Having said this, I am definitely going to check out Restaurant Amuse's vegetarian tasting menu!

  12. Adam,

    You're completely right, obviously. I can be a bit snarky towards vegetarianism and vegetarians, but it's a shallow snarkiness that I probably shouldn't fall back on quite so often. I guess it's easy to fall into the trap of being overly defensive about your choices, whether you're a vegetarian or an omnivore, and that can lead to attacking or even demonising people who make other choices.

    In a lot of ways, vegetarian cookery is a great test of a chef. Most of the best restaurants in the world offer vegetarian tasting menus alongside their omnivorous menus. Coincentally, last night's episode of Top Chef (we're addicted to that show) was a vegetarian challenge, and it was fascinating to see the chefs try to create a substantial, tasty main course without resorting to vegetarian cliche.

    Definitely go to Amuse next time you've got the time and money to devote to a meal like this. The vegetarian menu and the omnivorous menu overlap for about 1/3 of the dishes (at the start and end), and I'm sure (or at least I hope) the vegetarian courses are as stunning as the meat-based courses.

  13. Hey Adam please do try the vegetarian menu and report back! I have been briefly tempted both times, just to see what they will do, really, but then I see things like quail confit on the menu and can't say no.

    I feel bad for vegetarians, not just for the missing out on bacon (which I know doesn't count if you don't actually want or like it) but also for the frustration you must constantly feel for those reasons you say. Bland and uninspired alternatives. Or a dish that just has the meat component removed, rather than replaced.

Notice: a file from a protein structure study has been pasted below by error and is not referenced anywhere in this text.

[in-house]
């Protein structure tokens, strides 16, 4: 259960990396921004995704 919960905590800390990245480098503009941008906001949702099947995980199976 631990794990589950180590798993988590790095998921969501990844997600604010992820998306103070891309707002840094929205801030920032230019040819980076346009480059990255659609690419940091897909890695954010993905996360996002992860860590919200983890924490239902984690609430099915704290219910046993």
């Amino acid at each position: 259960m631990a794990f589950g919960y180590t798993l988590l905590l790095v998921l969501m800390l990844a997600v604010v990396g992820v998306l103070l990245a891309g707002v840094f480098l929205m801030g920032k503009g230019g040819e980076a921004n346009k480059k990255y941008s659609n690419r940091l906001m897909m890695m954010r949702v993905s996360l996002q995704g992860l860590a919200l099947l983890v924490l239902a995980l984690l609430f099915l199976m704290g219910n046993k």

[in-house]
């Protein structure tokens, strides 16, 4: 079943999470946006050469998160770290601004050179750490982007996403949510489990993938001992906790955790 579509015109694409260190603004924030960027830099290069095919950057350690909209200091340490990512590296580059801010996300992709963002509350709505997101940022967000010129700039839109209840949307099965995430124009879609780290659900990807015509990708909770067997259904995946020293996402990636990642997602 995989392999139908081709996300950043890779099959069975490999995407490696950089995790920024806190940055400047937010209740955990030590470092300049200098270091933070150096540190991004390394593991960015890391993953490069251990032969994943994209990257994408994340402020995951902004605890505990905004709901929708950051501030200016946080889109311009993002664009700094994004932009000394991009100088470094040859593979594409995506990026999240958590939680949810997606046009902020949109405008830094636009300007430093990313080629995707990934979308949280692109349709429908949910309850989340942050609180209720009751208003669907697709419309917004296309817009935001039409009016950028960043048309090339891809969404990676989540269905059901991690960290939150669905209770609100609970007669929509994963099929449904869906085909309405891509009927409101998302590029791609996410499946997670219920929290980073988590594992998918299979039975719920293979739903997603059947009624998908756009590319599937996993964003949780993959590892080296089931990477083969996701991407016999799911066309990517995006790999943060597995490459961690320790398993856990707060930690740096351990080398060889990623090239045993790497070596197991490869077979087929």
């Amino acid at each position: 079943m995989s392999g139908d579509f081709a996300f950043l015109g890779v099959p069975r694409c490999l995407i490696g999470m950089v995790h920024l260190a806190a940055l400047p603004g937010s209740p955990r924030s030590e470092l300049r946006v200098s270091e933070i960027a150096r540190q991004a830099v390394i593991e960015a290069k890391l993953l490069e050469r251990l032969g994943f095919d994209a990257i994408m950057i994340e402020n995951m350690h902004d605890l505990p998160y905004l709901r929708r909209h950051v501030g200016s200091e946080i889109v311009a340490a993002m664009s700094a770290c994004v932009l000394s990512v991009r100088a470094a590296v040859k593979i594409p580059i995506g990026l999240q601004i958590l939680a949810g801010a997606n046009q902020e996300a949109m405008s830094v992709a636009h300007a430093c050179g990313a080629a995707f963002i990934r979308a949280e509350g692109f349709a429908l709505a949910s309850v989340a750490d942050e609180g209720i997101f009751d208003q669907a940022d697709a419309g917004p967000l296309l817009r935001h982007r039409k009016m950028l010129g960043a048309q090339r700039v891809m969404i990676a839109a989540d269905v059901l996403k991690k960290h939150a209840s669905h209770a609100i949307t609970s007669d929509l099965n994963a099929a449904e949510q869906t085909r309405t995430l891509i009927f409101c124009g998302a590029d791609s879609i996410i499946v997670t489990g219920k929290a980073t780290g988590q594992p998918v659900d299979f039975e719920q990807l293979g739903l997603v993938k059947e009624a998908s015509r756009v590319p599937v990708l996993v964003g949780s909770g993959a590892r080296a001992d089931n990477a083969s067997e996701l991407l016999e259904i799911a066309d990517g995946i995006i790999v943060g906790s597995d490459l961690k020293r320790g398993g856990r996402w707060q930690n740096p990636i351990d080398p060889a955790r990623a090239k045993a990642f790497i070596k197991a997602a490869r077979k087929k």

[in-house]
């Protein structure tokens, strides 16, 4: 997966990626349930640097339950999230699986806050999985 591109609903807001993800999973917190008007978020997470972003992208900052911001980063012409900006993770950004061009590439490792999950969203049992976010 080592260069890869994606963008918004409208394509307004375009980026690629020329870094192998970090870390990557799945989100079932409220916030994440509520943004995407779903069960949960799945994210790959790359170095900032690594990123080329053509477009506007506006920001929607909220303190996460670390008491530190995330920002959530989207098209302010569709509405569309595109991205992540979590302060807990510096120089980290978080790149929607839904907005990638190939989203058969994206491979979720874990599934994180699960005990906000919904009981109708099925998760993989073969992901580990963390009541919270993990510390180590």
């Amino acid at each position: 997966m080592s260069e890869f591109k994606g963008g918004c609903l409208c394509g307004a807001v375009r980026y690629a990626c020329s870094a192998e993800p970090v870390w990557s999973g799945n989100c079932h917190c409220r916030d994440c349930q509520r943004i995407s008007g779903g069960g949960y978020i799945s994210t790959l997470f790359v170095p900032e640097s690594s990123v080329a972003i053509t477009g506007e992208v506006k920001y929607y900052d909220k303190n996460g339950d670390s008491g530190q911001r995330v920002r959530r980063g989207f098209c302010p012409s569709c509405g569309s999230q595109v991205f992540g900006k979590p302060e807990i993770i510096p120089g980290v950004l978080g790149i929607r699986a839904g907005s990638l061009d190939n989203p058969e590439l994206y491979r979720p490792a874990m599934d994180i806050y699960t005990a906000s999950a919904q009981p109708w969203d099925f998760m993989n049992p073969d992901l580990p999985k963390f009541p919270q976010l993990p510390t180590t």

But I'm sure -especially in a place such as Amuse- that the vegetarian option would be just as if not more impressive than the meat dishes. I hope you try it!

  14. ps... along a similar line (as far as Amuse creating something to suit a specific diet) a non-alcoholic cocktail was made up on the spot (the only requests being no alcohol, and fruity rather than creamy) for a friend last time we went and it was one of the single greatest drinks i've ever tasted!

  15. True, that cocktail was amazing!

    Helen also has a wheat intolerance, and the kitchen were very accommodating. They modified dishes for her (like serving a ravioli filling without the ravioli) and her plates did not look conspicuously "wheat-less" at all.

  16. Hullo! Yes, I was pleasantly surprised about how awesome that non-alcoholic cocktail was and also how nice and committed the servers were about accommodating my pernickity no-wheat requests. I regret not asking what was in that drink though, cause I would like to drink it again.

  17. that's great to hear - now i'm DEFINITELY going at my earliest convenience! and i'll definitely report back.

  18. I have been, absolute highlight. try the cheese trolley, amaze!!